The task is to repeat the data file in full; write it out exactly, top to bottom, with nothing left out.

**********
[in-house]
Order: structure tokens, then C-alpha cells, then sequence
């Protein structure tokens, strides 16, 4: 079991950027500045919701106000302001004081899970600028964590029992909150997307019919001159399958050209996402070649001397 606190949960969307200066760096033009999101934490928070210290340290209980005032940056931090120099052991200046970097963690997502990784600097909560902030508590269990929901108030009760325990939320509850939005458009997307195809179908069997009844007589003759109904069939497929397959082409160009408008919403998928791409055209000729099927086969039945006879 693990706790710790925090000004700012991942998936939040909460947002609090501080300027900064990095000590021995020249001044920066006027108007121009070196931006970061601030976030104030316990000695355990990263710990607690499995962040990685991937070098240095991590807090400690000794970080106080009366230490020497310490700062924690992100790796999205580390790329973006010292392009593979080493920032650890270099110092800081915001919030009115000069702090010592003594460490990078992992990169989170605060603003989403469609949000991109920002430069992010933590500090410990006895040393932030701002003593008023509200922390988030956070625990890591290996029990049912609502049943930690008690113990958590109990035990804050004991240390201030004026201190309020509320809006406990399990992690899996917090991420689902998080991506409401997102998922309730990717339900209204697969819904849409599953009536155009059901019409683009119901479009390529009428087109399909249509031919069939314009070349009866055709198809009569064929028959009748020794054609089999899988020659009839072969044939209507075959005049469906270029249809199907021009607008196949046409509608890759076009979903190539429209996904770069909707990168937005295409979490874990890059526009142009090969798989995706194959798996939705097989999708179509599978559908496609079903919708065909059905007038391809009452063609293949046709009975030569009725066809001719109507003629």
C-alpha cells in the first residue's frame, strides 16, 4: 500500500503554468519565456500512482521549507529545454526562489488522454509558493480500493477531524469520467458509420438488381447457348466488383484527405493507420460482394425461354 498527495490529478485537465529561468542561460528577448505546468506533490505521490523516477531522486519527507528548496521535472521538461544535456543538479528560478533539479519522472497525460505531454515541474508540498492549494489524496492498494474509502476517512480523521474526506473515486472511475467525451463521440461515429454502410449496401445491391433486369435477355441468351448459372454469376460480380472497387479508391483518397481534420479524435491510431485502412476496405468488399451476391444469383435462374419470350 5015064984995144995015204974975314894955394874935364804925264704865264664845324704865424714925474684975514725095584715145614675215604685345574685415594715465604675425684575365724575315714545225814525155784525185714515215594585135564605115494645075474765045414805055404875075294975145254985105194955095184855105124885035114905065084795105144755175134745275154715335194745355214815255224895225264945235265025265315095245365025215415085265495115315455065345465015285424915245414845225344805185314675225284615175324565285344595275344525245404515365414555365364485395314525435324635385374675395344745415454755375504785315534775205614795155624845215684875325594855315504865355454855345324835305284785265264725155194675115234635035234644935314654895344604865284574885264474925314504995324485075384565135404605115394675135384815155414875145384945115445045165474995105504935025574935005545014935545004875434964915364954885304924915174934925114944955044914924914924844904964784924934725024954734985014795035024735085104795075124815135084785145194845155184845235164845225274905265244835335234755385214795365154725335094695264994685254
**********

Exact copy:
[in-house]
Order: structure tokens, then C-alpha cells, then sequence
């Protein structure tokens, strides 16, 4: 079991950027500045919701106000302001004081899970600028964590029992909150997307019919001159399958050209996402070649001397 606190949960969307200066760096033009999101934490928070210290340290209980005032940056931090120099052991200046970097963690997502990784600097909560902030508590269990929901108030009760325990939320509850939005458009997307195809179908069997009844007589003759109904069939497929397959082409160009408008919403998928791409055209000729099927086969039945006879 693990706790710790925090000004700012991942998936939040909460947002609090501080300027900064990095000590021995020249001044920066006027108007121009070196931006970061601030976030104030316990000695355990990263710990607690499995962040990685991937070098240095991590807090400690000794970080106080009366230490020497310490700062924690992100790796999205580390790329973006010292392009593979080493920032650890270099110092800081915001919030009115000069702090010592003594460490990078992992990169989170605060603003989403469609949000991109920002430069992010933590500090410990006895040393932030701002003593008023509200922390988030956070625990890591290996029990049912609502049943930690008690113990958590109990035990804050004991240390201030004026201190309020509320809006406990399990992690899996917090991420689902998080991506409401997102998922309730990717339900209204697969819904849409599953009536155009059901019409683009119901479009390529009428087109399909249509031919069939314009070349009866055709198809009569064929028959009748020794054609089999899988020659009839072969044939209507075959005049469906270029249809199907021009607008196949046409509608890759076009979903190539429209996904770069909707990168937005295409979490874990890059526009142009090969798989995706194959798996939705097989999708179509599978559908496609079903919708065909059905007038391809009452063609293949046709009975030569009725066809001719109507003629």
C-alpha cells in the first residue's frame, strides 16, 4: 500500500503554468519565456500512482521549507529545454526562489488522454509558493480500493477531524469520467458509420438488381447457348466488383484527405493507420460482394425461354 498527495490529478485537465529561468542561460528577448505546468506533490505521490523516477531522486519527507528548496521535472521538461544535456543538479528560478533539479519522472497525460505531454515541474508540498492549494489524496492498494474509502476517512480523521474526506473515486472511475467525451463521440461515429454502410449496401445491391433486369435477355441468351448459372454469376460480380472497387479508391483518397481534420479524435491510431485502412476496405468488399451476391444469383435462374419470350 5015064984995144995015204974975314894955394874935364804925264704865264664845324704865424714925474684975514725095584715145614675215604685345574685415594715465604675425684575365724575315714545225814525155784525185714515215594585135564605115494645075474765045414805055404875075294975145254985105194955095184855105124885035114905065084795105144755175134745275154715335194745355214815255224895225264945235265025265315095245365025215415085265495115315455065345465015285424915245414845225344805185314675225284615175324565285344595275344525245404515365414555365364485395314525435324635385374675395344745415454755375504785315534775205614795155624845215684875325594855315504865355454855345324835305284785265264725155194675115234635035234644935314654895344604865284574885264474925314504995324485075384565135404605115394675135384815155414875145384945115445045165474995105504935025574935005545014935545004875434964915364954885304924915174934925114944955044914924914924844904964784924934725024954734985014795035024735085104795075124815135084785145194845155184845235164845225274905265244835335234755385214795365154725335094695264994685254